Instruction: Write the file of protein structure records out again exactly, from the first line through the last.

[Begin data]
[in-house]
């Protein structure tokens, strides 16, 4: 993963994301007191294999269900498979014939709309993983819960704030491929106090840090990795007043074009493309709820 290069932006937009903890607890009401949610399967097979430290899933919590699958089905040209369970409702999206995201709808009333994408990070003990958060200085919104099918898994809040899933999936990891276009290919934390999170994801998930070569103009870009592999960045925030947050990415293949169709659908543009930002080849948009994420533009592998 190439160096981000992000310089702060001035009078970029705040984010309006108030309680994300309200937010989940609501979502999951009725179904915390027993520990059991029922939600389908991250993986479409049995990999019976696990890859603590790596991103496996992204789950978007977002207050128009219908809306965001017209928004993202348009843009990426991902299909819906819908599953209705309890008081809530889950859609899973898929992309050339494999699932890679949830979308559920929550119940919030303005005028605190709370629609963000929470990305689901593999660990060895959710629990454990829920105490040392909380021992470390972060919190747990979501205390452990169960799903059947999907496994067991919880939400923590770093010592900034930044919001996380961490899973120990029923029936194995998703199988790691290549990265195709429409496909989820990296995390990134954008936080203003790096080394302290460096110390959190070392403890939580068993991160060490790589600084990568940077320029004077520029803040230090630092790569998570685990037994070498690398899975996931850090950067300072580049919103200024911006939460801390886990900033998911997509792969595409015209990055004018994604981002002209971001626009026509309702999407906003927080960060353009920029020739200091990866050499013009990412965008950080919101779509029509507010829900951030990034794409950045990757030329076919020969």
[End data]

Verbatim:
[in-house]
């Protein structure tokens, strides 16, 4: 993963994301007191294999269900498979014939709309993983819960704030491929106090840090990795007043074009493309709820 290069932006937009903890607890009401949610399967097979430290899933919590699958089905040209369970409702999206995201709808009333994408990070003990958060200085919104099918898994809040899933999936990891276009290919934390999170994801998930070569103009870009592999960045925030947050990415293949169709659908543009930002080849948009994420533009592998 190439160096981000992000310089702060001035009078970029705040984010309006108030309680994300309200937010989940609501979502999951009725179904915390027993520990059991029922939600389908991250993986479409049995990999019976696990890859603590790596991103496996992204789950978007977002207050128009219908809306965001017209928004993202348009843009990426991902299909819906819908599953209705309890008081809530889950859609899973898929992309050339494999699932890679949830979308559920929550119940919030303005005028605190709370629609963000929470990305689901593999660990060895959710629990454990829920105490040392909380021992470390972060919190747990979501205390452990169960799903059947999907496994067991919880939400923590770093010592900034930044919001996380961490899973120990029923029936194995998703199988790691290549990265195709429409496909989820990296995390990134954008936080203003790096080394302290460096110390959190070392403890939580068993991160060490790589600084990568940077320029004077520029803040230090630092790569998570685990037994070498690398899975996931850090950067300072580049919103200024911006939460801390886990900033998911997509792969595409015209990055004018994604981002002209971001626009026509309702999407906003927080960060353009920029020739200091990866050499013009990412965008950080919101779509029509507010829900951030990034794409950045990757030329076919020969």